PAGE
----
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Sanctions adopted following Russia’s military aggression against Ukraine

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Slava Ukraini

One year of Ukrainian resistance

What the EU is doing and why

Since March 2014, the EU has progressively imposed restrictive measures (sanctions) against Russia, initially in response to the illegal annexation of Crimea and Sevastopol and the deliberate destabilisation of Ukraine. On 23 February 2022, the EU expanded the sanctions in response to the recognition of the non-government controlled areas of the Donetsk and Luhansk ‘oblasts’ of Ukraine, and the ordering of Russian armed forces into those areas. After 24 February 2022, in response to Russia’s military aggression against Ukraine, the EU massively expanded the sanctions. It added a significant number of individuals and organisations to the sanctions list, and adopted unprecedented measures with the aim of weakening Russia's economic base, depriving it of critical technologies and markets, and significantly curtailing its ability to wage war. 

In parallel, the EU sanctions regime concerning Belarus has been expanded in response to the country’s involvement in Russia’s aggression against Ukraine. This is in addition to the sanctions aimed at Belarus that were already in place. This sanctions regime consists of a range of financial, economic and trade measures. 

The respective Council Regulations identified below are addressed to all individuals, organisations and bodies under EU jurisdiction, for which they create legal obligations. 

EU sanctions map

The EU sanctions map provides comprehensive details of all EU sanctions regimes and their corresponding legal acts, including a whistleblower tool, a consolidated list of travel bans and a consolidated list of financial sanctions.

More on EU sanctions map

Timeline: measures adopted in 2022-2023

Overview of sanctions in place

Guidance documents and frequently asked questions

Member States are responsible for implementing sanctions. The Commission oversees the implementation by Member States and is working closely with them in order to support them on implementation, provide information to stakeholders, and engage in a dialogue to collect feedback on how sanctions are implemented.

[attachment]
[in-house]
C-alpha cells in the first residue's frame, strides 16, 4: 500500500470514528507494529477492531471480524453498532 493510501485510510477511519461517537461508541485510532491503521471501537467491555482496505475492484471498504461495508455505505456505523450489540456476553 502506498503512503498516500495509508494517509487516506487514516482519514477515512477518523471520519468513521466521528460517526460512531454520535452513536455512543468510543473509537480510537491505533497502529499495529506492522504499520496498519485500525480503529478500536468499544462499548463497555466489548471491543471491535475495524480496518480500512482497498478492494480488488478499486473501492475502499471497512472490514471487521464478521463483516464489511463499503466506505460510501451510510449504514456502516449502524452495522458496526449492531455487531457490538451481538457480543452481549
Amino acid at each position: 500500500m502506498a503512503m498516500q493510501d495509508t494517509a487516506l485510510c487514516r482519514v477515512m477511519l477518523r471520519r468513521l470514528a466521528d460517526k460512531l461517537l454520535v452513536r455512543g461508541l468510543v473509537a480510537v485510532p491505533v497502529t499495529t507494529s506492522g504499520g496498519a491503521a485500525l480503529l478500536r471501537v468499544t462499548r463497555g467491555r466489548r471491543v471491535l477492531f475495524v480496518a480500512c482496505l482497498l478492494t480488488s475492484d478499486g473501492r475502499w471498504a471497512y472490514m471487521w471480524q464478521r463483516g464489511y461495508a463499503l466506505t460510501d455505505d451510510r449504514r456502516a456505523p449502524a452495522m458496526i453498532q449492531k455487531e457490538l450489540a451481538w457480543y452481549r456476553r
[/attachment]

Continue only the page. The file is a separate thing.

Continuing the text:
The Commission has published guidance and extensive FAQs (over 500) covering a broad range of topics and continues to update them, in order to assist stakeholders on how to apply the sanctions packages.

Have a look at the guidance documents

Have a look at the FAQs

Contacts

EU economic operators: ec-russia-sanctionsatec [dot] europa [dot] eu (ec-russia-sanctions[at]ec[dot]europa[dot]eu)
The primary responsibility for the implementation of EU sanctions rests with the Member States. Therefore, when in need of guidance on specific cases, EU operators should foremost reach out to their national competent authority. However, this contact point allows for particularly complex matters to be raised with the European Commission.
 

EU public: Europe Direct Contact Point
Citizens should address their queries to the Europe Direct Contact Point.
 

Foreign authorities and operators: ec-sanctions-internationalatec [dot] europa [dot] eu (ec-sanctions-international[at]ec[dot]europa[dot]eu)
The aim of the contact point is to encourage foreign (non-EU) authorities and operators to reach out directly to the Commission when facing difficulties in interpreting EU sanctions. It is also meant to help ensure that the flow of agrifood products and fertilisers to their countries continues unimpeded.